The only physician known to have been convicted of murder in the US for prescribing opiates lost her appeal on December 14, 2018. The Court of Appeals upheld the conviction of former doctor Lisa Tseng. In 2016, a Los Angeles jury found Tseng guilty of three counts of second-degree murder, 19 counts of unlawfully prescribing controlled substances among other charges. She was sentenced to 30 years to life in state prison. The Marcarian Law Firm represented one of the pharmacies that had filled prescriptions issued by Tseng.
“Up-scheduling” of all hydrocodone containing products: On August 22, 2014, the U.S. Drug Enforcement Agency (the DEA) published its final rule that places all hydrocodone containing products under schedule II of the Controlled Substances Act. The new “up-scheduling” of hydrocodone as a Class II controlled substance shall take effect on October 6, 2014.
Under the Controlled Substances Act, every controlled substance is classified into one of five schedules. Hydrocodone containing products will remain as a Class III controlled substance until the “up-scheduling” takes effect.
The decision to reschedule hydrocodone was based on its potential for abuse and out of concern for public health. Recent studies have confirmed that there is physiological and physical dependence associated with hydrocodone containing products. There also has been a significant increase in deaths within the last few years associated with the use of opioids and hydrocodone containing products. Tragically, a very large number of young youths have died as a result of overdosing on opioids including hydrocodone containing products.
What do the corresponding responsibility obligations require a pharmacist to do when a pharmacist is presented with a prescription for a controlled substance drug? A licensed pharmacist has a corresponding responsibility to make sure that a prescription for a controlled substance written by a prescriber is for a legitimate medical purpose. (California Health and Safety Code section 11153(a).) To comply with the corresponding responsibility requirements, and prior to dispensing a prescription for a controlled substance to a patient, a pharmacist is required to conduct a reasonable investigation to access whether the prescription for the controlled substance is issued for a legitimate medical purpose. To do so, the pharmacist, using his professional judgment, is required to assess a number of factors including: (1) whether the prescription is facially valid; (2) contacting the prescriber if there are questions or concerns regarding the prescription; (3) talking to the patient to determine if the patient is on other prescription medications or if the patient has tried other pain prescriptions; and (4) determining where the prescriber’s office is in relation to the pharmacy and to the patient’s residence.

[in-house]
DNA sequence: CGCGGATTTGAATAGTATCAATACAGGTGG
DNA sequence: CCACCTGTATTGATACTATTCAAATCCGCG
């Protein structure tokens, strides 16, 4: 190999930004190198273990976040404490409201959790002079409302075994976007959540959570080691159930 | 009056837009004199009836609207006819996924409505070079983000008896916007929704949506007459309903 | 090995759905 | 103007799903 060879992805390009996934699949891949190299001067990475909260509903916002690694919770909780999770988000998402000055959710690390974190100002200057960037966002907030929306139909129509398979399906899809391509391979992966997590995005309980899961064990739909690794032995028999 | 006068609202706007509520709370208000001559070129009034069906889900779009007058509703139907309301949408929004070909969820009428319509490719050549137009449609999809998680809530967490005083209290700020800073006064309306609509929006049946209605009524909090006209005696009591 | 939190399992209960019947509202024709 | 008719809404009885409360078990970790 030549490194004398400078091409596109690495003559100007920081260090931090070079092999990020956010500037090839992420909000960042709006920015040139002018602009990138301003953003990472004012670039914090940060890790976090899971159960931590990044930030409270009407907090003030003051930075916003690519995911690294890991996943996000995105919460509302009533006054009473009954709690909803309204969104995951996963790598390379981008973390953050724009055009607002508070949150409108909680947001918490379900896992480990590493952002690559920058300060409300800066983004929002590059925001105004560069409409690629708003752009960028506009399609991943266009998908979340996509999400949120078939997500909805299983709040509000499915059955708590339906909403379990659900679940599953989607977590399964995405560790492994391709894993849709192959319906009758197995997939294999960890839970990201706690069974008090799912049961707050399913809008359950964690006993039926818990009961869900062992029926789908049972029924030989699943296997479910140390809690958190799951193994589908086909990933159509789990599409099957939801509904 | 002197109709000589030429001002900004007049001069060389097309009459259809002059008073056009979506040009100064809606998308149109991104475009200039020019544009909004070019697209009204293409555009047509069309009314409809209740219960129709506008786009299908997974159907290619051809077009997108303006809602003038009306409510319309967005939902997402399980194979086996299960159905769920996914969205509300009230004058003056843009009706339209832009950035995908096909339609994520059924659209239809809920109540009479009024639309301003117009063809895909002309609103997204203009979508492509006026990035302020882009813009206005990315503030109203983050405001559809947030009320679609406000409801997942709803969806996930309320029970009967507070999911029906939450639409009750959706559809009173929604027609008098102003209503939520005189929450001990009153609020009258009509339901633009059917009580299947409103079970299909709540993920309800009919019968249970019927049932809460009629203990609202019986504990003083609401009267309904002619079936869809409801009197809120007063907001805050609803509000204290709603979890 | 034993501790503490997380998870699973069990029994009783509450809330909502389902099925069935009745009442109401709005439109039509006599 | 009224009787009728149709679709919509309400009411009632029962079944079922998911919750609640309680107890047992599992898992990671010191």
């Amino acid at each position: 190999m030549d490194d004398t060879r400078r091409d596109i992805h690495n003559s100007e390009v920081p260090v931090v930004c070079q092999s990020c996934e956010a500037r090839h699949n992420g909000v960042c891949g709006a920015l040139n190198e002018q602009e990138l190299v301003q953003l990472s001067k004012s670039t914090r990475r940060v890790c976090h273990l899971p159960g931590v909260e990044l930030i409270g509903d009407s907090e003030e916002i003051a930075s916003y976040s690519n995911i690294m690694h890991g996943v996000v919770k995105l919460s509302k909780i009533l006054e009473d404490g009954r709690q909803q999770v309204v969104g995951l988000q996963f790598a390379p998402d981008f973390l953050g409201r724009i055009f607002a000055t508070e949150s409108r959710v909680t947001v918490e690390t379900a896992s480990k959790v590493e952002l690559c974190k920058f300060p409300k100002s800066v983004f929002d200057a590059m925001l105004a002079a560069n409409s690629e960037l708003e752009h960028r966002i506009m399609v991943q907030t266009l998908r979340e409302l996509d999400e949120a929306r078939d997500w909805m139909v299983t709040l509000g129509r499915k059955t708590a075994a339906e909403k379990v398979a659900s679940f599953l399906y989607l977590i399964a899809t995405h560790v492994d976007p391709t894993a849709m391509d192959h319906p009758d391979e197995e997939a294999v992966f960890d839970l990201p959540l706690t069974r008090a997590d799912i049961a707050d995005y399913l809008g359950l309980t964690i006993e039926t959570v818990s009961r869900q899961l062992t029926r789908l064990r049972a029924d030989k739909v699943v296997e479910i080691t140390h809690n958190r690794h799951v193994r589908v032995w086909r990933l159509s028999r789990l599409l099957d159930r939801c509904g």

The corresponding responsibility law also requires a pharmacist to review and evaluate a patient’s use of controlled substance prescription drugs. A pharmacist is able to review a patient’s usage of all controlled substance prescription drugs by accessing a state-wide system known as the Controlled Substance Utilization Review and Evaluation System (CURES). CURES tracks controlled substance prescription drug history information for all patients who have received controlled substance prescription drugs in the state. Information obtained from CURES and a pharmacist’s education, training and experience are valuable in preventing prescription drug abuse and drug diversion. For instance, by obtaining information from the CURES system, a pharmacist is able to determine whether a patient is receiving prescriptions for controlled substance medications from more than one prescriber or receiving prescription drugs from multiple pharmacies, circumstances, which if present, would indicate potential drug abuse and, or diversion.
Based on my experience having represented pharmacists in the State of California who were facing disciplinary charges related to the corresponding responsibility laws, I highly encourage all pharmacists to use the CURES system when presented with a prescription for a controlled substance prescription drug. I also encourage all pharmacists to look for what has been described as “red flags” when they are evaluating a prescription for a controlled substance prescription drug. In addition to the above factors to consider, some of the “red flags” to look for are:
• The patient’s age (a relatively young individual presenting a prescription for a strong pain medication)
• Method of payment (cash payment for pain medications)
• Large quantities of controlled substance prescription drugs
• Patients coming to pharmacy in groups
• Patients from the outside of a pharmacy’s trade area (typically outside of a 5-mile radius)
• Pharmacy is a long distance from the prescriber’s office
At the Marcarian Law Firm, we handled some of the most significant corresponding responsibility cases against pharmacies and pharmacists in the state.